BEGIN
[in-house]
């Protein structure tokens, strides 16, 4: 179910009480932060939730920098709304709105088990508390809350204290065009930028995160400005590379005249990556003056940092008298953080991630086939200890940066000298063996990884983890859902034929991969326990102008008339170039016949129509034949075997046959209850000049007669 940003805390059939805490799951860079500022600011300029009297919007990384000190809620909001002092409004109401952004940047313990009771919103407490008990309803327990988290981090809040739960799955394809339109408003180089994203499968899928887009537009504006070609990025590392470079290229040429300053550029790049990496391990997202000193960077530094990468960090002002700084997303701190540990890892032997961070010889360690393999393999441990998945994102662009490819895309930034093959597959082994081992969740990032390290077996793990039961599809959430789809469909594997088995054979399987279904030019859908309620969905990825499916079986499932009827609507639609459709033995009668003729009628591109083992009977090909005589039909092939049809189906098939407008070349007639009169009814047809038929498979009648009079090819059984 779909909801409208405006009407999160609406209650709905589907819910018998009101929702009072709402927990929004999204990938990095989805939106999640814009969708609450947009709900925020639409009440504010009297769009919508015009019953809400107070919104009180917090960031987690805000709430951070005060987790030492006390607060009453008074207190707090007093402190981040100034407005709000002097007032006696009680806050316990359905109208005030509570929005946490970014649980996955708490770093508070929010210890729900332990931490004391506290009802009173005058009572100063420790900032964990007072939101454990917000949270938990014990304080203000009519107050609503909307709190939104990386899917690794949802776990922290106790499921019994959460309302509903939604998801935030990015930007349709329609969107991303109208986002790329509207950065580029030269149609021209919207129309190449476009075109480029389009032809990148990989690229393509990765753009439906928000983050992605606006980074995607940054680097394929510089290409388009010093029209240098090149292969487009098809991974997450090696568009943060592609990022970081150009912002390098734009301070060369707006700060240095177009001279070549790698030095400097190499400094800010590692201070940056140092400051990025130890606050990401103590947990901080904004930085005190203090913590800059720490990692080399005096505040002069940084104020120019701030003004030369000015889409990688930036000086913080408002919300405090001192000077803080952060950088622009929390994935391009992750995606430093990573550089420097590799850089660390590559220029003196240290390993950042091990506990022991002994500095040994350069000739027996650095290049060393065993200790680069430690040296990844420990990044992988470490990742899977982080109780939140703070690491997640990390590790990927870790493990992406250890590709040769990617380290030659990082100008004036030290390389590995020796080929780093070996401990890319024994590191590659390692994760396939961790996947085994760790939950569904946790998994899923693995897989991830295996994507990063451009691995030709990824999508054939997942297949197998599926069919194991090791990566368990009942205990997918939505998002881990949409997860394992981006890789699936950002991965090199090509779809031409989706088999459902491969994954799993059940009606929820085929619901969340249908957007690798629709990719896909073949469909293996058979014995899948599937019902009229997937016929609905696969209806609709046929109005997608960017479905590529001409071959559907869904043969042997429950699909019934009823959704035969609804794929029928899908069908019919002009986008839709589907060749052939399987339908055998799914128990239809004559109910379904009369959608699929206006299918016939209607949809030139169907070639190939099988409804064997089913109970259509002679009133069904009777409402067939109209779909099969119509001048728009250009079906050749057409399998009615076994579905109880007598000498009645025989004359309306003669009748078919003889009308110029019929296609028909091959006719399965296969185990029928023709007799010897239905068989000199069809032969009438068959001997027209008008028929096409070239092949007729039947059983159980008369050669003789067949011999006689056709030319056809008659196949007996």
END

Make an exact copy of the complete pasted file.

[in-house]
């Protein structure tokens, strides 16, 4: 179910009480932060939730920098709304709105088990508390809350204290065009930028995160400005590379005249990556003056940092008298953080991630086939200890940066000298063996990884983890859902034929991969326990102008008339170039016949129509034949075997046959209850000049007669 940003805390059939805490799951860079500022600011300029009297919007990384000190809620909001002092409004109401952004940047313990009771919103407490008990309803327990988290981090809040739960799955394809339109408003180089994203499968899928887009537009504006070609990025590392470079290229040429300053550029790049990496391990997202000193960077530094990468960090002002700084997303701190540990890892032997961070010889360690393999393999441990998945994102662009490819895309930034093959597959082994081992969740990032390290077996793990039961599809959430789809469909594997088995054979399987279904030019859908309620969905990825499916079986499932009827609507639609459709033995009668003729009628591109083992009977090909005589039909092939049809189906098939407008070349007639009169009814047809038929498979009648009079090819059984 779909909801409208405006009407999160609406209650709905589907819910018998009101929702009072709402927990929004999204990938990095989805939106999640814009969708609450947009709900925020639409009440504010009297769009919508015009019953809400107070919104009180917090960031987690805000709430951070005060987790030492006390607060009453008074207190707090007093402190981040100034407005709000002097007032006696009680806050316990359905109208005030509570929005946490970014649980996955708490770093508070929010210890729900332990931490004391506290009802009173005058009572100063420790900032964990007072939101454990917000949270938990014990304080203000009519107050609503909307709190939104990386899917690794949802776990922290106790499921019994959460309302509903939604998801935030990015930007349709329609969107991303109208986002790329509207950065580029030269149609021209919207129309190449476009075109480029389009032809990148990989690229393509990765753009439906928000983050992605606006980074995607940054680097394929510089290409388009010093029209240098090149292969487009098809991974997450090696568009943060592609990022970081150009912002390098734009301070060369707006700060240095177009001279070549790698030095400097190499400094800010590692201070940056140092400051990025130890606050990401103590947990901080904004930085005190203090913590800059720490990692080399005096505040002069940084104020120019701030003004030369000015889409990688930036000086913080408002919300405090001192000077803080952060950088622009929390994935391009992750995606430093990573550089420097590799850089660390590559220029003196240290390993950042091990506990022991002994500095040994350069000739027996650095290049060393065993200790680069430690040296990844420990990044992988470490990742899977982080109780939140703070690491997640990390590790990927870790493990992406250890590709040769990617380290030659990082100008004036030290390389590995020796080929780093070996401990890319024994590191590659390692994760396939961790996947085994760790939950569904946790998994899923693995897989991830295996994507990063451009691995030709990824999508054939997942297949197998599926069919194991090791990566368990009942205990997918939505998002881990949409997860394992981006890789699936950002991965090199090509779809031409989706088999459902491969994954799993059940009606929820085929619901969340249908957007690798629709990719896909073949469909293996058979014995899948599937019902009229997937016929609905696969209806609709046929109005997608960017479905590529001409071959559907869904043969042997429950699909019934009823959704035969609804794929029928899908069908019919002009986008839709589907060749052939399987339908055998799914128990239809004559109910379904009369959608699929206006299918016939209607949809030139169907070639190939099988409804064997089913109970259509002679009133069904009777409402067939109209779909099969119509001048728009250009079906050749057409399998009615076994579905109880007598000498009645025989004359309306003669009748078919003889009308110029019929296609028909091959006719399965296969185990029928023709007799010897239905068989000199069809032969009438068959001997027209008008028929096409070239092949007729039947059983159980008369050669003789067949011999006689056709030319056809008659196949007996």